Swanson DM (2006) Power and Poverty - Whose, Where, and Why?: School Mathematics, Context and the Social Construction of "Disadvantage". In: Novotna J, Moraova H, Kratka M & Stehlikova N (eds.) Proceedings 30th Conference of the
International Group for the Psychology of Mathematics Education, Vol. 5. PME Proceedings. 30th Conference of the International Group for the Psychology of Mathematics Education, Prague, Czech Republic, 16.07.2006-21.07.2006. Prague: International Group for the Psychology of Mathematics Education, pp. 217-224.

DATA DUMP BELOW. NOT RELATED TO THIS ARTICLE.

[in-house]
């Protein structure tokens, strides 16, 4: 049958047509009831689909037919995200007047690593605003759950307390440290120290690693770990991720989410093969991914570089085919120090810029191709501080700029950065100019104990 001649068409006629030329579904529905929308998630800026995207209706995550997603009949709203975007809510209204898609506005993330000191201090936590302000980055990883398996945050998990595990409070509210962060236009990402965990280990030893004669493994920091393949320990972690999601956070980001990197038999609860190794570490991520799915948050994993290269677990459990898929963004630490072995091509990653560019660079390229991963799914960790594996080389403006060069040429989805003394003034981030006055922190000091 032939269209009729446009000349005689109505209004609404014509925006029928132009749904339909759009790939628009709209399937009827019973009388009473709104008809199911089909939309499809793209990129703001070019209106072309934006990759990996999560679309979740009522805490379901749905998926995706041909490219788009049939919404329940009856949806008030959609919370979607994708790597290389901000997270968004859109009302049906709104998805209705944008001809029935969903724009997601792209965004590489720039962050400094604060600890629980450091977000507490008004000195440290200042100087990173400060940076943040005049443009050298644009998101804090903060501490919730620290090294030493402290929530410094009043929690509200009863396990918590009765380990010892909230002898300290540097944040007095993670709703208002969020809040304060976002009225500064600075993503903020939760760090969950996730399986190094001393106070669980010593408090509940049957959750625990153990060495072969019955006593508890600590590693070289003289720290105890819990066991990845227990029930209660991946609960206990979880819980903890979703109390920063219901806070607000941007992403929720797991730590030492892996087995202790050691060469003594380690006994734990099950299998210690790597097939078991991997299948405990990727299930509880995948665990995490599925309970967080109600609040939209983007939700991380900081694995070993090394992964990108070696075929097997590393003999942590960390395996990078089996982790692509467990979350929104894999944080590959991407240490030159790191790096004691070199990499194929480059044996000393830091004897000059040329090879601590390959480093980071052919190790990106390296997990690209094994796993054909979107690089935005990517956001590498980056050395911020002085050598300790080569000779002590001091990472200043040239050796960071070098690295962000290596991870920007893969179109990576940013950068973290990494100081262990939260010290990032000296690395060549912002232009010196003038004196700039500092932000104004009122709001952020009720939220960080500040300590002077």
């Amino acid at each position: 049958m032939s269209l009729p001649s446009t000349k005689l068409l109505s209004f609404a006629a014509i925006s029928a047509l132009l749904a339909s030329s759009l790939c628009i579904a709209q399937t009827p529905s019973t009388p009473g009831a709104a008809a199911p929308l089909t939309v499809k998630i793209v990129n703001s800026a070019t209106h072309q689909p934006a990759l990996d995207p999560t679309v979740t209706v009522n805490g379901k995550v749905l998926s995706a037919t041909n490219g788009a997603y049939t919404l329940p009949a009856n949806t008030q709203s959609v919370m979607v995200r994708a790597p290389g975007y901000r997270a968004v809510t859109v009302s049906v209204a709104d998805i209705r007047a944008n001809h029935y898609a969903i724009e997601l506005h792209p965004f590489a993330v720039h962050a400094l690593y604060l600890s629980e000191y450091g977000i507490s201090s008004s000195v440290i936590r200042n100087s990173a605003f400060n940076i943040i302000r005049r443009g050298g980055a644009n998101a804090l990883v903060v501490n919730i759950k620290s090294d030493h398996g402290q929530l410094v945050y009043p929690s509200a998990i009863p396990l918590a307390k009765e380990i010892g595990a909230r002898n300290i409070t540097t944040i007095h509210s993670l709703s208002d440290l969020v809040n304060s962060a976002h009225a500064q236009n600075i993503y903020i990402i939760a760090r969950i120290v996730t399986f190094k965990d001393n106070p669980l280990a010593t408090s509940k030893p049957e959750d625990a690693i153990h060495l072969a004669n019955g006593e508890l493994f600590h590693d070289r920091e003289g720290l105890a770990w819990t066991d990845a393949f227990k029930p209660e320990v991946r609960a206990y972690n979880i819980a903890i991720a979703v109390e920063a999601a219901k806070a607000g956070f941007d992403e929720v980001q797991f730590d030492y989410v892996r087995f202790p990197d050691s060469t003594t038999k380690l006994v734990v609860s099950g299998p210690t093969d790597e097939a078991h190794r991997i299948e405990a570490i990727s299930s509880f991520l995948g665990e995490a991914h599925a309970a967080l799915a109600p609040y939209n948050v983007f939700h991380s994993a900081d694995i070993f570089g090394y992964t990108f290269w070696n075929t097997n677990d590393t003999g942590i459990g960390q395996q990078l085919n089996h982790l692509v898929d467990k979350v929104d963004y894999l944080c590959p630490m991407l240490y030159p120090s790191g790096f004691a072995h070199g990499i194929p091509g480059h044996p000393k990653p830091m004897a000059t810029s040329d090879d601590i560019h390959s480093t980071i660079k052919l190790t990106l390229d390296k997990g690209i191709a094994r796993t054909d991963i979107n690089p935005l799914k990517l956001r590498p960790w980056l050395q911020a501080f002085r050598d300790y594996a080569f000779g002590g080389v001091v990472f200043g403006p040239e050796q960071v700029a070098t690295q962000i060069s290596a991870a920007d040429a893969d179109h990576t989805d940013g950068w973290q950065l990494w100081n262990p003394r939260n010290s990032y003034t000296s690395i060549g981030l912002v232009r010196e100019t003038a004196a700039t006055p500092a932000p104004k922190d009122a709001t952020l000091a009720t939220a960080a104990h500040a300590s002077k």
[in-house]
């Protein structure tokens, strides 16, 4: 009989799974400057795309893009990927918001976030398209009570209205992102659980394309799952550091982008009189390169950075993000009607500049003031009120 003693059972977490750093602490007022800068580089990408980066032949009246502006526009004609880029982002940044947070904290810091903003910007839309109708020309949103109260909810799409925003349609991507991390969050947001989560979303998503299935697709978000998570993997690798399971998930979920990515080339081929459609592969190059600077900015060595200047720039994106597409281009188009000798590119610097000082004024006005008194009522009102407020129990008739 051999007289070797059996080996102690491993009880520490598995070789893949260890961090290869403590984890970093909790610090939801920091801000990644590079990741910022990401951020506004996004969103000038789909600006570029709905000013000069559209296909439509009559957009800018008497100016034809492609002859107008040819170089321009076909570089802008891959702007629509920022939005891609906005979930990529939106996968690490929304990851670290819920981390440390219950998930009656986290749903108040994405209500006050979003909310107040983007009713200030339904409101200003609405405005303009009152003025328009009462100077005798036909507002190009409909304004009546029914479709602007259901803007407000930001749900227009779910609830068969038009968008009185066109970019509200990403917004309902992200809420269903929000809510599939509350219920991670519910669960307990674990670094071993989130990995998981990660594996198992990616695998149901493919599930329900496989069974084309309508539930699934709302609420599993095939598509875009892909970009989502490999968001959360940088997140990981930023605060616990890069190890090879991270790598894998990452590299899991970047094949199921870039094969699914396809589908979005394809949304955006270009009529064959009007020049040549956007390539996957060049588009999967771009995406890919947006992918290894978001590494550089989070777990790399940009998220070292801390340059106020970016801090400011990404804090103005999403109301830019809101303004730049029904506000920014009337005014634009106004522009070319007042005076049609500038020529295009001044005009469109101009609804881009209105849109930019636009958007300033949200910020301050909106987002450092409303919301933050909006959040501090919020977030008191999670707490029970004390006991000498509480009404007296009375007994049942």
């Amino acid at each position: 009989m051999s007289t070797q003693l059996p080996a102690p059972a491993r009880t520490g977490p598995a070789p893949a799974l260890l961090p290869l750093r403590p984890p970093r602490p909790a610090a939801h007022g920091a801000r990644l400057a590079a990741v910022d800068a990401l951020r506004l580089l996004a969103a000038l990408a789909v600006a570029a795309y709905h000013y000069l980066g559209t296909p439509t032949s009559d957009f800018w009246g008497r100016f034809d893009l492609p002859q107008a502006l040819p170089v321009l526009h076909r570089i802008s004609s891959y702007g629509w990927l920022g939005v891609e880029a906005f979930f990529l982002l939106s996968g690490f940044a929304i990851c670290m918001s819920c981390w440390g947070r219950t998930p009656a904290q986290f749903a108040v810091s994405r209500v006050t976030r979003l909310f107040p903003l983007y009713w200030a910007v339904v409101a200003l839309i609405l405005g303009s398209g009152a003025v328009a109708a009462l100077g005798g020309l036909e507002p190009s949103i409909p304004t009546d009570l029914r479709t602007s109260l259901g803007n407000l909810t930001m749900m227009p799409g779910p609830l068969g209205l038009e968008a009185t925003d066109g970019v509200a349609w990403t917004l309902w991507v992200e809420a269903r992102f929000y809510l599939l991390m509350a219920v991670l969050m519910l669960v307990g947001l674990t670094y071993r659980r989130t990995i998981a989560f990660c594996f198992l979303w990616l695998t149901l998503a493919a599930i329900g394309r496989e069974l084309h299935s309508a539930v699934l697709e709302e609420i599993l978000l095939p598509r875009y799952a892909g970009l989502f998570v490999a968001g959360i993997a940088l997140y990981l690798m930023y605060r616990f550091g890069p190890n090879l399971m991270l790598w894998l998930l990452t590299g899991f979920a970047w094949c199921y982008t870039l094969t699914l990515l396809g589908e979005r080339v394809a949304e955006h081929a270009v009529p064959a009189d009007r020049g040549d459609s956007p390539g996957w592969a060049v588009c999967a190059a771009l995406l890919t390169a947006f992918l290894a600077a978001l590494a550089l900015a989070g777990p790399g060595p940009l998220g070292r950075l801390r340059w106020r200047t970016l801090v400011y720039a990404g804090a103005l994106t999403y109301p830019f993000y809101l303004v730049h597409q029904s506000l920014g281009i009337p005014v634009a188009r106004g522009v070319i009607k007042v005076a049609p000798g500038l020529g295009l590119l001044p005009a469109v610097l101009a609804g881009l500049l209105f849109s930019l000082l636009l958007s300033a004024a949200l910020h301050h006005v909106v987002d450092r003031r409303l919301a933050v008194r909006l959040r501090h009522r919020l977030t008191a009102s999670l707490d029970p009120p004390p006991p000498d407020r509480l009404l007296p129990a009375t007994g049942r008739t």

Abstract This paper compares the discourse and practice of school mathematics in two socioeconomically different school contexts in post-apartheid South Africa. It addresses the relationship between constructed "difference" and "pedagogized disadvantage." In other terms, it looks at the way in which certain students, spoken-of in terms of "deficit" and "disadvantage", are afforded differentiated school mathematics discourse that situates them in terms of "failure". Consequently, these socially constructed students are not provided with access to pedagogic or socio-economic empowerment. The paper examines the role of social context in the elaboration of social difference discourses and their recontextualization into mathematics in ways that recruit psychologizing positions, thus pathologizing students and producing disabling pedagogies.